The regions and cities which are positioned on important crossroads that connect two or more continents usually are blessed and cursed at the same time. The positive thing is that throughout history, these regions became centers where people from distant places came to sell or exchange their goods.
The fusion of the many civilizations and nations that passed or permanently stayed can be seen in the combination of different styles in the architecture sensed in the captivating aroma of the characteristic mixed cuisine and heard in the richness of the people’s language and music.
But, unfortunately, such regions and cities were also often shaped by devastating wars. The downside of regions placed on crucial crossroads is that they are also categorized as important spots on the maps of some politicians and generals.
Quneitra is the deserted capital of the Quneitra region in the southwest part of Syria. Its name in the Arabic language means “the little bridge.” It is located in a valley high in the Golan Heights, and indeed, Quneitra is a symbolic bridge between Europe, Africa, and Asia. This position brought joy for its inhabitants in the past, but also many wars too.
Quneitra was once a rich and a flourishing city, but today it is destroyed. The smell of the spices and other oriental goods was replaced with ashes and demolished buildings. The latest news from there informs that the ghost town of Quneitra is still in the center of intensive war actions between the Syrian opposition and the Syrian Army. The neighbors of Syria also have a big interest in the region of Quneitra, and sometimes they have even intervened to protect their military interests.
The area has been inhabited since ancient times. Archaeological discoveries show that the first structures in Quneitra were erected at the beginning of 11th century. In the following centuries the settlement was abandoned, but in 1873, during the governance of the Ottoman Empire in the region, the authorities decided to build a stopping place on the caravan way to Damascus. Quneitra was born again. Caravans load with many exotic products from all parts of the large Turkish Empire rested in Quneitra. The city was day and night influenced and shaped by many cultures and different traditions. Very soon the little settlement developed into a significant garrison town with nearly 20,000 inhabitants.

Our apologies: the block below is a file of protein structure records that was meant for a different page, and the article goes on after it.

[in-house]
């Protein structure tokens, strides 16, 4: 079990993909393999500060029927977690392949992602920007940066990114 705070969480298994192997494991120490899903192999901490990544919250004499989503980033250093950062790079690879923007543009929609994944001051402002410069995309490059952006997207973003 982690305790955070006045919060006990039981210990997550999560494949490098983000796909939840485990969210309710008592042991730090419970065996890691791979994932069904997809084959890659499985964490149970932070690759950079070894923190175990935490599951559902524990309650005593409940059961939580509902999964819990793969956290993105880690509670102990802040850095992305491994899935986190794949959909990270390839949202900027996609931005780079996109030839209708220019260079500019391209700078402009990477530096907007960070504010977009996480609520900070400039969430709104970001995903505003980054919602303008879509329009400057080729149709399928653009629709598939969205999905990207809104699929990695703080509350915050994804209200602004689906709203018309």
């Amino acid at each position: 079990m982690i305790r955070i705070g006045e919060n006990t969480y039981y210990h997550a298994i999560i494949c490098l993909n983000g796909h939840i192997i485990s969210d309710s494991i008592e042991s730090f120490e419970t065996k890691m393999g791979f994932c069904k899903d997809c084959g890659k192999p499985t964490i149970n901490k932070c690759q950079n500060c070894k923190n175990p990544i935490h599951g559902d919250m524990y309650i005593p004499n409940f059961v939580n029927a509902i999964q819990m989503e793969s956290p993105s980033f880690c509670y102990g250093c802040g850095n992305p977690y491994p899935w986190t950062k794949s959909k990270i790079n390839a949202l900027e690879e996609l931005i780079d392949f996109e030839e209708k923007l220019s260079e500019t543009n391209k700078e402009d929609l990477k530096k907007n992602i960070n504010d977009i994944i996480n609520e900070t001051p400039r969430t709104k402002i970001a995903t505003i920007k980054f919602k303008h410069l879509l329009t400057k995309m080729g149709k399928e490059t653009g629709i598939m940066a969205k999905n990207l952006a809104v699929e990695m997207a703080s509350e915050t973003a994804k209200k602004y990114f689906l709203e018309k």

In 1946 it entered in the new Syrian Republic and in 1964 because it was the largest city in the region, it was formally declared the capital of the Syrian Quneitra Governorate. During the Six Day War of 1967 Israeli forces took possession of the Golan Heights and Quneitra. In the Arab-Israeli War (Yom Kippur War) in October 1973 the Syrian Army for a while took back the control, but Israel quickly fought back, and the city became again under their domination. During these wars, the city wasn’t abandoned nor destroyed, although parts of it were heavily damaged.
In 1974 Israel decided to leave Quneitra. First, they moved the inhabitants to safe zones and after that, Israeli soldiers strategically and systematically razed the important buildings to slow down the movement of the enemy armies. Later the Syrian authorities decided not to reconstruct the ruined city. It became demilitarized zone and top issue in the diplomatic and propaganda war between Syria and Israel.
Before the start of the Syrian Civil War, a few families continued to live in miserable and substandard conditions in the center of the devastated city. Nearly 4,000 more people were registered in the suburbs. Their life was under constant danger because there were minefields everywhere. During the Syrian Civil War, Quneitra was captured by the Syrian opposition, and it became the center of several battles and urban combat between the rebels and the Syrian Army. People were killed on the both sides. The remaining citizens escaped in various direction. Temporarily there is a suspension of the fighting, but who knows what will happen in future. The situation in the region is still chaotic and status quo. The ruins of Quneitra are here for sure, and probably the ruined city will become more ruined. No one expects the city to be reborn soon, because the conflict in Syria is far from its end.